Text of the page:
Fr. Philip Neri Powell, OP
St. Dominic Church, NOLA
Isaiah prays, “The way of the just is smooth, O Lord; the path of the just you make level.” By following Christ, we have chosen to walk the way of the just and our path is scraped smooth, made level by the Lord. For us, he fills the potholes; he flattens out the hills so that our pilgrimage along behind him is no burden, nothing and no one stands in our way. Can any one of us claim that our journey along the way has been free of bumps and bruises, free of aches and pains, and the occasional head-on collision? Can any of us claim that we have never encountered a nearly insurmountable obstacle along the way? The Lord has smoothed and leveled the way to Him, but the ways we must travel through this world remain as potholed, as steep, and as dangerous as ever. So, Jesus makes this invitation: “Take my yoke upon you and learn from me. . .For my yoke is easy, and my burden light.” When we choose to become beasts of burden in the fields of Christ, we do the work but he leads the way. And if we follow his lead, we learn all we need to learn to make this world's steep climbs and potholes level and smooth.
The first thing we must notice about becoming beasts of burden for Christ is that we choose this way of life. No one sells us into slavery to Christ. We are not born as yoked pilgrims. Even if our parents gave us to Christ as children, at some point along the way, we deliberately choose to stay yoked and working. Having freely chosen the burden of working for Christ and with him, we are obligated to learn all that he has to teach us. And like all students everywhere, we sometimes see our instruction as an intrusion, something to be rebelled against, thrown off. It's a beautiful day. There's fun to be had. Friends call for our attention. And here we are: yoked, strapped in, and following behind the Master, pulling a wagon for Jesus! But we chose this yoke. We freely elected to be yoked. Why? Maybe we believed Jesus when he said that his yoke is easy and his burden light. Maybe we calculated the cost/benefit of being easily and lightly yoked and decided that the benefits outweigh the costs. Or, maybe, we recognized in Christ our only chance to live just and holy lives and jumped at his offer to become his beasts of burden. Regardless of our motivations, we chose this. We sold ourselves to the Lord and now we serve as wagon mules for Jesus!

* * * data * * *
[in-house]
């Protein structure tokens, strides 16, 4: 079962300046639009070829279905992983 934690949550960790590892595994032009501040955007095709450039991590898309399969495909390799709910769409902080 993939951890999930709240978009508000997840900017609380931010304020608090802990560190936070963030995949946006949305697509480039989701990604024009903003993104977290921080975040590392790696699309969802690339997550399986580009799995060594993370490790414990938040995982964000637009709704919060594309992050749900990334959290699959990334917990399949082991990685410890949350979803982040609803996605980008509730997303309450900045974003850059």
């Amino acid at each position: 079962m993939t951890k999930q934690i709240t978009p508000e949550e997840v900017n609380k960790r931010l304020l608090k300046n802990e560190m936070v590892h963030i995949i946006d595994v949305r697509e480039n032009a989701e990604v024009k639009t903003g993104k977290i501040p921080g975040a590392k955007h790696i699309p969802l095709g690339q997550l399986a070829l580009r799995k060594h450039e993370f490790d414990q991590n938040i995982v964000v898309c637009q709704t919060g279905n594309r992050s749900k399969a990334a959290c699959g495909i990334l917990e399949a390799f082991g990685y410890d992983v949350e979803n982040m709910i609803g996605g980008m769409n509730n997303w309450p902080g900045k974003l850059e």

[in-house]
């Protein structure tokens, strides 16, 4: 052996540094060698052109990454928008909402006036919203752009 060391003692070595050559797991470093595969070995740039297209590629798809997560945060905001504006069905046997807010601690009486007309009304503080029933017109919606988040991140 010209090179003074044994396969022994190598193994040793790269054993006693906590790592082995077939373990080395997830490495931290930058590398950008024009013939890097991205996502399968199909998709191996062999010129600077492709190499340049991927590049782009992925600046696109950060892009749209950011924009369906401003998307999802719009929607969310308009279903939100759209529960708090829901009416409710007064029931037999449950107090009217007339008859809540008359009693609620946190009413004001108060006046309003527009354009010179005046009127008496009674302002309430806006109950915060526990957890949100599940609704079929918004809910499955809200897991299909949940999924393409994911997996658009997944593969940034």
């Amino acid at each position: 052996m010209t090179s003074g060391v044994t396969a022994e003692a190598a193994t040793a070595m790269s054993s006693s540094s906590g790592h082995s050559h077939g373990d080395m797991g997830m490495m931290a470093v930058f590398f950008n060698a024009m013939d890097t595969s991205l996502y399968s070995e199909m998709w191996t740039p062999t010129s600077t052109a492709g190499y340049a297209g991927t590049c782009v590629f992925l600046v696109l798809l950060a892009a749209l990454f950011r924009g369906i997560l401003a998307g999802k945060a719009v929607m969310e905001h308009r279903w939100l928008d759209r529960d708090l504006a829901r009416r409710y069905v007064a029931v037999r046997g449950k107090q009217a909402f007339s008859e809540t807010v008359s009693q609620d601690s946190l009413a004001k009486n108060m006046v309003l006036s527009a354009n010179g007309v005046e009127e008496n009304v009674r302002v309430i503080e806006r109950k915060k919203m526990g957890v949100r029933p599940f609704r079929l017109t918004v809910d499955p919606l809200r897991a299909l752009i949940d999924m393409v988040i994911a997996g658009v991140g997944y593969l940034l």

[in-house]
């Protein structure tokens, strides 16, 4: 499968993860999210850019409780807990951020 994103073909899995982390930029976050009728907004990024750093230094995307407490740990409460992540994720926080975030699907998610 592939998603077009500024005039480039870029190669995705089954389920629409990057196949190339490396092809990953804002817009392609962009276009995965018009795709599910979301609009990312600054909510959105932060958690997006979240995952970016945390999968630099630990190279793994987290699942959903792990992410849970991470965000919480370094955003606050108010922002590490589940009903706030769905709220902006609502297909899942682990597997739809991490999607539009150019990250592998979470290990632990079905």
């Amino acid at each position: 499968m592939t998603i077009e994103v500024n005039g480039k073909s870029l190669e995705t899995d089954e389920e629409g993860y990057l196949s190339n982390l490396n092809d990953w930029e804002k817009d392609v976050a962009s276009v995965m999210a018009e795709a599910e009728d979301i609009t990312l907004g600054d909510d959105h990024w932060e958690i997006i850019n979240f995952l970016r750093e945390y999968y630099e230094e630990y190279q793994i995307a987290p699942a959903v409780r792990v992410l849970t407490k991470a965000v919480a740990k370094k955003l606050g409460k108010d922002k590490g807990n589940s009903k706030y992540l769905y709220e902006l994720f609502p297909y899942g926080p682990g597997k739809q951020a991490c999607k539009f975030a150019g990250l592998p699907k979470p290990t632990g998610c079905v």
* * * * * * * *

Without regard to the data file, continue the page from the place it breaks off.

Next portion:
Before us, all the way to the Lord, the way is level and smooth. No potholes to dodge, no hills to climb. Behind us, a light load and a patient driver. The yoke we wear doesn't chafe. And yet, all too often for our own good, we feel bound and restricted, locked-in, and oppressed by our work. We know this road. We know every inch, every pebble, every stray blade of grass. The view never changes—always forward, toward another weigh station. How did go from sinners who gladly accepted the yoke of Christ to Christians who balk at the kindest command from our driver? When Jesus invited us to take on his easy yoke, he made it perfectly clear that his yoke is a tool for learning, an instrument for teaching us to be just and holy. If the way appears potholed and steep, it's b/c we have stopped learning, closed ourselves to being taught. Like a stubborn mule needing bridle and bit, we have rebelled against our freely chosen yoke and decided that being a sinner freed to sin is easier, lighter. Have we learned all that Christ has to teach us? Have we graduated from his school of virtue? When are we just enough, holy enough to liberate ourselves from his yoke and walk alone? If we sometimes see the way as potholed and steep, it's b/c we no long choose to learn from Christ. With Christ, as his beast of burden, his student, nothing stands in our way. No road is too rough, no hill to steep. Without him, we are just stubborn mules.
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